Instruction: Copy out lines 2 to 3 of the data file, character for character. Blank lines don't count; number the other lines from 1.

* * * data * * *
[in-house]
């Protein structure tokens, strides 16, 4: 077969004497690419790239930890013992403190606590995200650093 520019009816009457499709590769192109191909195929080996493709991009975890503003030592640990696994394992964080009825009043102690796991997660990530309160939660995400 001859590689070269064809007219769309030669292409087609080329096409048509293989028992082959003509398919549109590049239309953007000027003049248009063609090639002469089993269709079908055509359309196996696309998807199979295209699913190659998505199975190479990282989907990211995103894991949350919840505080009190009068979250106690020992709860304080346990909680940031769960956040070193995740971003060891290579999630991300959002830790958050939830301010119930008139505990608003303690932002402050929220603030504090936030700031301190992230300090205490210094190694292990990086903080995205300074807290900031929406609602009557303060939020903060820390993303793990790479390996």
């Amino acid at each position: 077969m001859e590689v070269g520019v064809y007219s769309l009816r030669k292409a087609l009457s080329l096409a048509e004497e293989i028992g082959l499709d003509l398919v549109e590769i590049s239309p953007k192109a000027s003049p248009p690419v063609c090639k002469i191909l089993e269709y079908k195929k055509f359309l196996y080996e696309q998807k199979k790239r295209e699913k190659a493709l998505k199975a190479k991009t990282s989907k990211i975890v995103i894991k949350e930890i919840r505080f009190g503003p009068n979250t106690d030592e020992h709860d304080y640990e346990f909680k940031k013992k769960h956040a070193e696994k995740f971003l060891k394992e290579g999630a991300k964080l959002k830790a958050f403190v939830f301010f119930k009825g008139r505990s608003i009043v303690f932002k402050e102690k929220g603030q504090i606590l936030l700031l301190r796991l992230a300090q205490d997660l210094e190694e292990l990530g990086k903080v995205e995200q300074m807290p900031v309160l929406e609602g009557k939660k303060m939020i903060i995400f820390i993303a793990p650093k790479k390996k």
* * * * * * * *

């Protein structure tokens, strides 16, 4: 077969004497690419790239930890013992403190606590995200650093 520019009816009457499709590769192109191909195929080996493709991009975890503003030592640990696994394992964080009825009043102690796991997660990530309160939660995400 001859590689070269064809007219769309030669292409087609080329096409048509293989028992082959003509398919549109590049239309953007000027003049248009063609090639002469089993269709079908055509359309196996696309998807199979295209699913190659998505199975190479990282989907990211995103894991949350919840505080009190009068979250106690020992709860304080346990909680940031769960956040070193995740971003060891290579999630991300959002830790958050939830301010119930008139505990608003303690932002402050929220603030504090936030700031301190992230300090205490210094190694292990990086903080995205300074807290900031929406609602009557303060939020903060820390993303793990790479390996």
């Amino acid at each position: 077969m001859e590689v070269g520019v064809y007219s769309l009816r030669k292409a087609l009457s080329l096409a048509e004497e293989i028992g082959l499709d003509l398919v549109e590769i590049s239309p953007k192109a000027s003049p248009p690419v063609c090639k002469i191909l089993e269709y079908k195929k055509f359309l196996y080996e696309q998807k199979k790239r295209e699913k190659a493709l998505k199975a190479k991009t990282s989907k990211i975890v995103i894991k949350e930890i919840r505080f009190g503003p009068n979250t106690d030592e020992h709860d304080y640990e346990f909680k940031k013992k769960h956040a070193e696994k995740f971003l060891k394992e290579g999630a991300k964080l959002k830790a958050f403190v939830f301010f119930k009825g008139r505990s608003i009043v303690f932002k402050e102690k929220g603030q504090i606590l936030l700031l301190r796991l992230a300090q205490d997660l210094e190694e292990l990530g990086k903080v995205e995200q300074m807290p900031v309160l929406e609602g009557k939660k303060m939020i903060i995400f820390i993303a793990p650093k790479k390996k």